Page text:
Including the playoffs, there are 100 NFL quarterbacks who have started at least 30 games in the last 20 seasons (2001-20). In part I, I began to rank these quarterbacks from No. 100 to No. 87, looking at the worst of the bunch. In part II, I looked at some more serviceable players who may have had one special season in their career. In part III, the players included more multi-year starters who still may have only had that one peak year as well as some younger players still developing. In part IV, I had an especially difficult time with slotting quarterbacks I have criticized for years, but who definitely had a peak year. In part V, we got into some MVP winners and a few quarterbacks I have struggled to root for over the years. In part VI, we had a few Hall of Famers and some players who may have gotten there had it not been for injuries. In part VII, I unveiled the first half of the top 10, including a detailed story on witnessing Ben Roethlisberger’s whole career unfold as a local.
I do not know if Green Bay fans are still mad at me, but they might be after reading this. On the other hand, maybe the last decade has worn them down to say, “he was onto something after all.”
Ten years ago, Aaron Rodgers was on top of the NFL world having just won Super Bowl MVP honors and leading the Packers back to championship glory in his third season as a starter. I was just a newbie writer covering my first NFL season as a freelancer, and I was known as “the comebacks guy” for my work on fourth-quarter comebacks and game-winning drives, the latter stat being officially adopted into record by the NFL after my work went viral.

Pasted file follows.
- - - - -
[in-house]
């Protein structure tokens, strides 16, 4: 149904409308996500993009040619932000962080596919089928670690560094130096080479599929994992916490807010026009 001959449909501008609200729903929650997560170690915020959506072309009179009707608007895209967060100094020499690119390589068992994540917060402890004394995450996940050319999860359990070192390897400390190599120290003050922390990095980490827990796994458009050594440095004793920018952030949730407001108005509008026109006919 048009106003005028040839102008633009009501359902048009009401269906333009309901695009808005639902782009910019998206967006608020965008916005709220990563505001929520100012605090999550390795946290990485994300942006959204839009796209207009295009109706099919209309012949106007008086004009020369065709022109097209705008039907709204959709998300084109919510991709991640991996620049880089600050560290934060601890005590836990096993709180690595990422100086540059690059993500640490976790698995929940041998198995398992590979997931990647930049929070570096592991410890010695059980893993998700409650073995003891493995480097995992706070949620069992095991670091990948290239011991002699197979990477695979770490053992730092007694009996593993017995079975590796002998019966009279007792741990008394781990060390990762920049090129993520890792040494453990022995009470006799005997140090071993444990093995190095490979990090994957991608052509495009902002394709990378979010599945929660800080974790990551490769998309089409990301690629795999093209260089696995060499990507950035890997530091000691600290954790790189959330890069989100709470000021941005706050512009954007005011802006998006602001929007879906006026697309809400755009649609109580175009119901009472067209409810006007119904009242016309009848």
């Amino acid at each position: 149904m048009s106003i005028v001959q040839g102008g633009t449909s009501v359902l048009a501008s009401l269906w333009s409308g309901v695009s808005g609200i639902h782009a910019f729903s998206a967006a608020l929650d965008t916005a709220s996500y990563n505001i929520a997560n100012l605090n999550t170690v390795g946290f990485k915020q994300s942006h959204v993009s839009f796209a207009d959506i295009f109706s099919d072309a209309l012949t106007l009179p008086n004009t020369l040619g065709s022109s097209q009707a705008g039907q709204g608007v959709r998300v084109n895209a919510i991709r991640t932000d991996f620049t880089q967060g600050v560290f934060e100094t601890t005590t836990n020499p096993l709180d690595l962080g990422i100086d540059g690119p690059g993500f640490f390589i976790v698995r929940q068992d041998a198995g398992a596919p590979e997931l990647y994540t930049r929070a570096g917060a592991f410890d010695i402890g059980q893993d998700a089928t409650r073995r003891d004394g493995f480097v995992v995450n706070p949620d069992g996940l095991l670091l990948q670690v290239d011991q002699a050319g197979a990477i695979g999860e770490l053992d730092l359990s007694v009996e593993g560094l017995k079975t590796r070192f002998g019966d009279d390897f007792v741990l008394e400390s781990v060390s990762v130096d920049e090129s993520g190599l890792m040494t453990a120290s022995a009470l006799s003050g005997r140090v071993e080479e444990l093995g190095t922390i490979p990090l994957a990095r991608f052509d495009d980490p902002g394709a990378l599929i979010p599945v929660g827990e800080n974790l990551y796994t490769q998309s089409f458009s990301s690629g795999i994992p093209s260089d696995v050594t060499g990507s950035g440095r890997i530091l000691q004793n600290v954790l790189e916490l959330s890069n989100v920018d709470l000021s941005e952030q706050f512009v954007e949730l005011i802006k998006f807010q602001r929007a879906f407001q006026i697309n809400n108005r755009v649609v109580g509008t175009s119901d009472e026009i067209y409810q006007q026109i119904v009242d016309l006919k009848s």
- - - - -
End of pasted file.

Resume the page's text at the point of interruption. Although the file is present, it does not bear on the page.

One of the first times I ever did a 6,000-word opus was a piece called Aaron Rodgers: Front-runner Extraordinaire for Cold Hard Football Facts. The link no longer works, but basically I defined what a front-runner is, if it’s a bad thing or not, and how Rodgers and the Packers have an incredibly low number of comebacks and game-winning drives despite their overall success under head coach Mike McCarthy. At the time, Rodgers was 3-16 at 4QC opportunities with one of the wins against the 0-16 Lions in 2008.
I mentioned the long list of crucial interceptions the defense made off Michael Vick, Matt Ryan, Caleb Hanie, and Ben Roethlisberger in that 2010 Super Bowl run, and concluded with “Is it a repeatable strategy? Probably not, as that was a heavy reliance on key interceptions. But if they can figure it out and get more team performances like the Atlanta game, then this could be the league’s next dynasty.”